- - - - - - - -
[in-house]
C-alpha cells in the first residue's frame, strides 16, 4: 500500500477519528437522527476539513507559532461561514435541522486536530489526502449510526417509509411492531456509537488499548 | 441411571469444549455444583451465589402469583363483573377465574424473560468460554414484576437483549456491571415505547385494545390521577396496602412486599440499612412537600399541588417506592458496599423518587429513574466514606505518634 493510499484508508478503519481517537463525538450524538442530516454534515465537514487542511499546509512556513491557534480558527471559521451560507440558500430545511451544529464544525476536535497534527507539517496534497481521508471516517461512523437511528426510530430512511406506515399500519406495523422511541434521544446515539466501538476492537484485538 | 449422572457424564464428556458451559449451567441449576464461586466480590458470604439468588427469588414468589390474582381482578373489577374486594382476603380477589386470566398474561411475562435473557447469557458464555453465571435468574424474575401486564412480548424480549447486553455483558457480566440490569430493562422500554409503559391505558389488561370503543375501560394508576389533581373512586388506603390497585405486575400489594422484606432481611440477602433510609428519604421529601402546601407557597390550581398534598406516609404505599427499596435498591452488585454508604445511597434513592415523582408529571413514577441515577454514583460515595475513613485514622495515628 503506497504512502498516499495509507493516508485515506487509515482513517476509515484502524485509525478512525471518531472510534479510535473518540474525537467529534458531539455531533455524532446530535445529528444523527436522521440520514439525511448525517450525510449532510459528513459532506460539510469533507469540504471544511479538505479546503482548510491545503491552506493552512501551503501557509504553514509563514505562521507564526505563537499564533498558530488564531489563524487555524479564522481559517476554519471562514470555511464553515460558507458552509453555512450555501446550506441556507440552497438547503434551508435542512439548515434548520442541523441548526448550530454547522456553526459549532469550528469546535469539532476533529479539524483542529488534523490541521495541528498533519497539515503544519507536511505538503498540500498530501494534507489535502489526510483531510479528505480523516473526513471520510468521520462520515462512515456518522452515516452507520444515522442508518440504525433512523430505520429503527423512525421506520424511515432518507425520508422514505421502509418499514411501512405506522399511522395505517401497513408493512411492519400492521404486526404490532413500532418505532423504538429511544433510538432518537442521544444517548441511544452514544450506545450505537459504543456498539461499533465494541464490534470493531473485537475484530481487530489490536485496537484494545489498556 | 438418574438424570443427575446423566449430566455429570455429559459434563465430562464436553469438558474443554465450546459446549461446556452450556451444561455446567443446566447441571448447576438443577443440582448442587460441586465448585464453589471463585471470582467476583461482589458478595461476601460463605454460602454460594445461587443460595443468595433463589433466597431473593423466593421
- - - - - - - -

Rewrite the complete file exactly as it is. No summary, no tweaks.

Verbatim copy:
[in-house]
C-alpha cells in the first residue's frame, strides 16, 4: 500500500477519528437522527476539513507559532461561514435541522486536530489526502449510526417509509411492531456509537488499548 | 441411571469444549455444583451465589402469583363483573377465574424473560468460554414484576437483549456491571415505547385494545390521577396496602412486599440499612412537600399541588417506592458496599423518587429513574466514606505518634 493510499484508508478503519481517537463525538450524538442530516454534515465537514487542511499546509512556513491557534480558527471559521451560507440558500430545511451544529464544525476536535497534527507539517496534497481521508471516517461512523437511528426510530430512511406506515399500519406495523422511541434521544446515539466501538476492537484485538 | 449422572457424564464428556458451559449451567441449576464461586466480590458470604439468588427469588414468589390474582381482578373489577374486594382476603380477589386470566398474561411475562435473557447469557458464555453465571435468574424474575401486564412480548424480549447486553455483558457480566440490569430493562422500554409503559391505558389488561370503543375501560394508576389533581373512586388506603390497585405486575400489594422484606432481611440477602433510609428519604421529601402546601407557597390550581398534598406516609404505599427499596435498591452488585454508604445511597434513592415523582408529571413514577441515577454514583460515595475513613485514622495515628 503506497504512502498516499495509507493516508485515506487509515482513517476509515484502524485509525478512525471518531472510534479510535473518540474525537467529534458531539455531533455524532446530535445529528444523527436522521440520514439525511448525517450525510449532510459528513459532506460539510469533507469540504471544511479538505479546503482548510491545503491552506493552512501551503501557509504553514509563514505562521507564526505563537499564533498558530488564531489563524487555524479564522481559517476554519471562514470555511464553515460558507458552509453555512450555501446550506441556507440552497438547503434551508435542512439548515434548520442541523441548526448550530454547522456553526459549532469550528469546535469539532476533529479539524483542529488534523490541521495541528498533519497539515503544519507536511505538503498540500498530501494534507489535502489526510483531510479528505480523516473526513471520510468521520462520515462512515456518522452515516452507520444515522442508518440504525433512523430505520429503527423512525421506520424511515432518507425520508422514505421502509418499514411501512405506522399511522395505517401497513408493512411492519400492521404486526404490532413500532418505532423504538429511544433510538432518537442521544444517548441511544452514544450506545450505537459504543456498539461499533465494541464490534470493531473485537475484530481487530489490536485496537484494545489498556 | 438418574438424570443427575446423566449430566455429570455429559459434563465430562464436553469438558474443554465450546459446549461446556452450556451444561455446567443446566447441571448447576438443577443440582448442587460441586465448585464453589471463585471470582467476583461482589458478595461476601460463605454460602454460594445461587443460595443468595433463589433466597431473593423466593421